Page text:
Oklahoma City RedHawks

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Oklahoma City RedHawks
Founded in 1962
Oklahoma City, Oklahoma
OklahomaCityRedHawksLogo.PNG OklahomaCityRedHawksCapLogo.PNG
Team logo Cap insignia
Class-level
Current Triple-A (1962–present)
Minor league affiliations
League Pacific Coast League (1963–1968, 1998–present)
Conference American Conference
Division Northern Division
Previous leagues
Major league affiliations
Current Houston Colt .45s/Astros (1962-1972, 2011–present)
Previous
Minor league titles
League titles 1963 (PCL), 1965 (PCL), 1992 (American Association), 1996 (American Association)
Conference titles 1999, 2008
Division titles 1963, 1965, 1979, 1985, 1992, 1999, 2002, 2004, 2005, 2008, 2010, 2013
Team data
Nickname Oklahoma City RedHawks (2009–present)
Previous names

Oklahoma RedHawks (1998–2008)

  • Oklahoma City 89ers (1962–1997)
Ballpark Chickasaw Bricktown Ballpark (1998–present)
Previous parks All Sports Stadium (1962–1997)
Owner(s)/
Operator(s)
Mandalay Sports Entertainment
Manager Tony DeFrancesco

The Oklahoma City RedHawks are a minor league baseball team based in Oklahoma City, Oklahoma. The team, which plays in the Pacific Coast League, is the Triple-A affiliate of the Houston Astros. The RedHawks play at Chickasaw Bricktown Ballpark, located in the Bricktown Entertainment District in downtown Oklahoma City.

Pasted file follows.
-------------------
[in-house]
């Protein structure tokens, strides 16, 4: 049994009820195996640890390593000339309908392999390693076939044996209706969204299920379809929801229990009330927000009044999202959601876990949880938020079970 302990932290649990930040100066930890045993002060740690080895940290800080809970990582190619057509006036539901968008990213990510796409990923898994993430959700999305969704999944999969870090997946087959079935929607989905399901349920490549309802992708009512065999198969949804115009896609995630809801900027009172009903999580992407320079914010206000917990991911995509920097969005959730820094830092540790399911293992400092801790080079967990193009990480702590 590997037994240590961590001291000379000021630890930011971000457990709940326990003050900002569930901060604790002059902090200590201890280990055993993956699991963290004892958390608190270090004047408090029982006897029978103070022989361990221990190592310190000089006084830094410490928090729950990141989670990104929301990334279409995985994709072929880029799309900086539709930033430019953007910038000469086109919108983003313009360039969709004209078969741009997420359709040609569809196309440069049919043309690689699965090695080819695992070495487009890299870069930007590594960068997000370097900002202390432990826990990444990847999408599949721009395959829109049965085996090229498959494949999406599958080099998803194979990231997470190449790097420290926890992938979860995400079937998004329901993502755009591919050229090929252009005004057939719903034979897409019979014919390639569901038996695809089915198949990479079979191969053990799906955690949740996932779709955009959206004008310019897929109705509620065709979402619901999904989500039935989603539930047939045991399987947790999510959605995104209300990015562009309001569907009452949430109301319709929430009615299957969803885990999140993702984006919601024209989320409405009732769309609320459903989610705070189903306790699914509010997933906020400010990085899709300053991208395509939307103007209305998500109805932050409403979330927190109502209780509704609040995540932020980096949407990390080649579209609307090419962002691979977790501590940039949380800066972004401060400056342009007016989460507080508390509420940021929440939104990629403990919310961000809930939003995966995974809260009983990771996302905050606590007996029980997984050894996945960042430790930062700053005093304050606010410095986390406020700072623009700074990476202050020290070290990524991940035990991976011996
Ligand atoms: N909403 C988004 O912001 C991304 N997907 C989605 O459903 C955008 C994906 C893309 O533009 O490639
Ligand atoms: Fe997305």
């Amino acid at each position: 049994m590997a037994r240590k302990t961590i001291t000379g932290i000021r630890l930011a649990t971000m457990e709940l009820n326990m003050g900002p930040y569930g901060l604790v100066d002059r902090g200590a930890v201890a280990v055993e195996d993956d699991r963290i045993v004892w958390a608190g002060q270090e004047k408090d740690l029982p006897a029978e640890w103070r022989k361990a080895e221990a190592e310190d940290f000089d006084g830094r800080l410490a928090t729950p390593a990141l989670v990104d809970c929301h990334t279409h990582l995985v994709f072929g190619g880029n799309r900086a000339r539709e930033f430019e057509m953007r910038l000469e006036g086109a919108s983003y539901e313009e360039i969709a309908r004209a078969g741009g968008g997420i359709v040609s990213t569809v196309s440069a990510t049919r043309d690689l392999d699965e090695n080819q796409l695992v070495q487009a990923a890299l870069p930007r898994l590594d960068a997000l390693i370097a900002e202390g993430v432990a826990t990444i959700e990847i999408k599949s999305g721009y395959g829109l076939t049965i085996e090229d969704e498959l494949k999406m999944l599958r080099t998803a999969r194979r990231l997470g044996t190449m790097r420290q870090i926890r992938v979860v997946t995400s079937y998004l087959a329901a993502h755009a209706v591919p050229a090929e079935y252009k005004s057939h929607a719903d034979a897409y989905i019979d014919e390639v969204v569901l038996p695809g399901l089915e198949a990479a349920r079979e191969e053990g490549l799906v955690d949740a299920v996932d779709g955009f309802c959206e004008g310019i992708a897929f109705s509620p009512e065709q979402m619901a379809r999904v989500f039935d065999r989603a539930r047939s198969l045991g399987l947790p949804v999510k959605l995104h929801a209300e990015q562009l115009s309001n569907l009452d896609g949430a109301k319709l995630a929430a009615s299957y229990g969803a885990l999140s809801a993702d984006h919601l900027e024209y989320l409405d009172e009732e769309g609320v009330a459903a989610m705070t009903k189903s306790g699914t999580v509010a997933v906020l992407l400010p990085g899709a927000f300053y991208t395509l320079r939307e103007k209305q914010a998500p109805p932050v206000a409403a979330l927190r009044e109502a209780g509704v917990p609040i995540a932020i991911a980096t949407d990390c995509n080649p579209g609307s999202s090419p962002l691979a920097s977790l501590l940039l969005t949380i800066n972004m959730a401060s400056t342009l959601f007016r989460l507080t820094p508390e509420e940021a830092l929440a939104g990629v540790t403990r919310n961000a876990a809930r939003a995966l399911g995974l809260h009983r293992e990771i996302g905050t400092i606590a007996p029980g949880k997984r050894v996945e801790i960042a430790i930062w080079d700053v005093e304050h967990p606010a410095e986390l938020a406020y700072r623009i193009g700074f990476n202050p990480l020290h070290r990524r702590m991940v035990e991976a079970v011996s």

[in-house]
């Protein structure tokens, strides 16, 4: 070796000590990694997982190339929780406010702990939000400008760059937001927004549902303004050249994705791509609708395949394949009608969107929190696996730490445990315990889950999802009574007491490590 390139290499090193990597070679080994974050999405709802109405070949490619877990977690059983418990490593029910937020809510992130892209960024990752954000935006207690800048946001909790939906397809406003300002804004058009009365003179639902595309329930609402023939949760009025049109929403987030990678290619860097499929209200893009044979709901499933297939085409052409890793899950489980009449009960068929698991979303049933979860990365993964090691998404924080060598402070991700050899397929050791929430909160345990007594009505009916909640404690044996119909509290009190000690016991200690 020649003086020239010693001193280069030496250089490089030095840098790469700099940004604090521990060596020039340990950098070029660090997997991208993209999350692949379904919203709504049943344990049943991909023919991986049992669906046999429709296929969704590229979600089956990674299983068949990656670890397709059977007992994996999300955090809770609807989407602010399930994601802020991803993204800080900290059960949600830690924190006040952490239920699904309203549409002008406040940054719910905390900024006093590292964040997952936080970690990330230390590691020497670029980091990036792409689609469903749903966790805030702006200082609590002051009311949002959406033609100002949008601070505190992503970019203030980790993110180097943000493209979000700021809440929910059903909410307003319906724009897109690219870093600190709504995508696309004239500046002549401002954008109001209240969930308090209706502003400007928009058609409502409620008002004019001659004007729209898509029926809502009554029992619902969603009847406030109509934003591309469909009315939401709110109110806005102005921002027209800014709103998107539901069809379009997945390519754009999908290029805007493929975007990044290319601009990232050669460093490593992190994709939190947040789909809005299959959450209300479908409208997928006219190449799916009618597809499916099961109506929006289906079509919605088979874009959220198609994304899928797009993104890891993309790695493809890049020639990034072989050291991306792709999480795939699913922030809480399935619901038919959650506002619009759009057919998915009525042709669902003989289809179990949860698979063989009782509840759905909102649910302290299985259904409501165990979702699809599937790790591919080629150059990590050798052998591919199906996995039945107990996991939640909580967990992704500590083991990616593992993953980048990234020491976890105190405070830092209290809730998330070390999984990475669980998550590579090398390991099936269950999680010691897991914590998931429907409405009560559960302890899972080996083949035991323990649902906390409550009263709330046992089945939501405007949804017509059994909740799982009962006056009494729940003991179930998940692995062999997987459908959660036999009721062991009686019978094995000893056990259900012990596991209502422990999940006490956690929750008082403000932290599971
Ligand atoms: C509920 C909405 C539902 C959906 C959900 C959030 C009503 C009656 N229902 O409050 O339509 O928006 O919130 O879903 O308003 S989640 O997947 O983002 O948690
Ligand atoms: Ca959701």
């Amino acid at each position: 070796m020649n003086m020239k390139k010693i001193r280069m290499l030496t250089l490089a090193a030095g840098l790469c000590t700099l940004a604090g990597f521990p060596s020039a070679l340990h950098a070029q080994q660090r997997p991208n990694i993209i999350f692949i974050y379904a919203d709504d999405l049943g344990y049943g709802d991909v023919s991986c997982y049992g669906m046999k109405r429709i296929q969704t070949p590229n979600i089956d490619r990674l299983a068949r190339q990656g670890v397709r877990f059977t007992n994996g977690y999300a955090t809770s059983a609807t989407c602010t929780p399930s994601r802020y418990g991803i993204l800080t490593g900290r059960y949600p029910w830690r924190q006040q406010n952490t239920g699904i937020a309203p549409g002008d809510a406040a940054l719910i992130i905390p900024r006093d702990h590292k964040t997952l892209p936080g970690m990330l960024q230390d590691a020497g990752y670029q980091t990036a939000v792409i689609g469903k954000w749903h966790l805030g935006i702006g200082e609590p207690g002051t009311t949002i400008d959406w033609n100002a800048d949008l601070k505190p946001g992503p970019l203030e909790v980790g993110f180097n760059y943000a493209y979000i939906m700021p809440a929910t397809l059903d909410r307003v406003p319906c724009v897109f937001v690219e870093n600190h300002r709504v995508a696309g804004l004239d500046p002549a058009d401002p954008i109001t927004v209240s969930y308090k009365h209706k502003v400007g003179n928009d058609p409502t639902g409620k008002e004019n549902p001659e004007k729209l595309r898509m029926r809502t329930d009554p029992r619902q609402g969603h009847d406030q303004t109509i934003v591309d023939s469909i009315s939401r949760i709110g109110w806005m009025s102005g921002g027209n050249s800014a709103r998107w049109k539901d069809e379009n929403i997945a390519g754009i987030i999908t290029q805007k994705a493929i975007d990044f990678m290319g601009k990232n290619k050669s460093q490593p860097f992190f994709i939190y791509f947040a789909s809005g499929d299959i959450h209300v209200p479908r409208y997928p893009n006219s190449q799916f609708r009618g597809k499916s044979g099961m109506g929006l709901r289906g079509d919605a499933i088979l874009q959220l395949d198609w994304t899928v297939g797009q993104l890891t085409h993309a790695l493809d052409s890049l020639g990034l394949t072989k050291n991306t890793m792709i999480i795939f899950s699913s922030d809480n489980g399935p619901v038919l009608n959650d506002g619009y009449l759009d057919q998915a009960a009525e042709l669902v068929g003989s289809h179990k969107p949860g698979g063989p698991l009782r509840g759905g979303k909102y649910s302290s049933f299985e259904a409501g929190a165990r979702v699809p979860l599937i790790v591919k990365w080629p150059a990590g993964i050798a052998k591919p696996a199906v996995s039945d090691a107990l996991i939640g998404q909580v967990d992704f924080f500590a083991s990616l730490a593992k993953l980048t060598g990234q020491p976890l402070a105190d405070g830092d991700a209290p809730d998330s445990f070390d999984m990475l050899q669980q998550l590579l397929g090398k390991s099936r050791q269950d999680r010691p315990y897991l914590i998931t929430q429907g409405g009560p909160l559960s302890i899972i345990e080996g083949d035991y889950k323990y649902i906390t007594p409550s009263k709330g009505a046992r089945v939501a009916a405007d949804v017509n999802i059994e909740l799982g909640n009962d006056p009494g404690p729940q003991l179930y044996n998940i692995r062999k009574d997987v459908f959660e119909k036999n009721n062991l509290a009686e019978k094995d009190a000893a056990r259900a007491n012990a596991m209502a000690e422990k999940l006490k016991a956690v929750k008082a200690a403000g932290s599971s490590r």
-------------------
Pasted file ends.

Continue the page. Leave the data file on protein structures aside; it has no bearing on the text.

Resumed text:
Before becoming the RedHawks, the team was originally known as the Oklahoma City 89ers from 1962 to 1997 when the team played at All Sports Stadium (now demolished) at the state fairgrounds. The franchise's original name made reference to the Land Run of 1889, which led to the founding of Oklahoma City. Following the 1997 season, the team became the Oklahoma RedHawks. The city's first professional baseball name change in 35 years, corresponded to the team's move to its current home, Chickasaw Bricktown Ballpark, and to the team's return to the Pacific Coast League in 1998.[1] The team was renamed the RedHawks after the red-tailed hawk, a bird of prey commonly seen throughout Oklahoma. When announcing the new name, team officials noted the raptor's four-foot wingspan and migration patterns, which always return the bird to Oklahoma. A hawk is also part of the state's official song.[2]

Prior to the 2009 season, the team once again named itself after its home city. The minor renaming was accompanied by new logos and a new color scheme.[3] The team's name change to Oklahoma City RedHawks was made to honor the Oklahoma City fans who paid for the ballpark through a temporary one-cent sales tax to fund the Metropolitan Area Projects Plan or MAPS.[4]